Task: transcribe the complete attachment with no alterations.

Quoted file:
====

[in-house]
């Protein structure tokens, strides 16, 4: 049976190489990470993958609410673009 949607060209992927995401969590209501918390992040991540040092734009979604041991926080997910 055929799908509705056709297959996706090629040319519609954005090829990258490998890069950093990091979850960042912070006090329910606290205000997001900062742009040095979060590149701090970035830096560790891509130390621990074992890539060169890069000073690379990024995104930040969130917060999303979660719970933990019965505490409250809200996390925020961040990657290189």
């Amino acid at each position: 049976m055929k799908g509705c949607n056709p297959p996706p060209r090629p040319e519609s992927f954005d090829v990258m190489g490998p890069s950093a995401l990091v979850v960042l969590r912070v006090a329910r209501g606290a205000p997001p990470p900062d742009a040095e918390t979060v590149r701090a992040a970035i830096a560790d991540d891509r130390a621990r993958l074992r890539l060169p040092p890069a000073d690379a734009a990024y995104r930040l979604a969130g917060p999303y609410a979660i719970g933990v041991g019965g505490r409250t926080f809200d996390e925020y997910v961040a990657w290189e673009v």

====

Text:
[in-house]
């Protein structure tokens, strides 16, 4: 049976190489990470993958609410673009 949607060209992927995401969590209501918390992040991540040092734009979604041991926080997910 055929799908509705056709297959996706090629040319519609954005090829990258490998890069950093990091979850960042912070006090329910606290205000997001900062742009040095979060590149701090970035830096560790891509130390621990074992890539060169890069000073690379990024995104930040969130917060999303979660719970933990019965505490409250809200996390925020961040990657290189």
């Amino acid at each position: 049976m055929k799908g509705c949607n056709p297959p996706p060209r090629p040319e519609s992927f954005d090829v990258m190489g490998p890069s950093a995401l990091v979850v960042l969590r912070v006090a329910r209501g606290a205000p997001p990470p900062d742009a040095e918390t979060v590149r701090a992040a970035i830096a560790d991540d891509r130390a621990r993958l074992r890539l060169p040092p890069a000073d690379a734009a990024y995104r930040l979604a969130g917060p999303y609410a979660i719970g933990v041991g019965g505490r409250t926080f809200d996390e925020y997910v961040a990657w290189e673009v």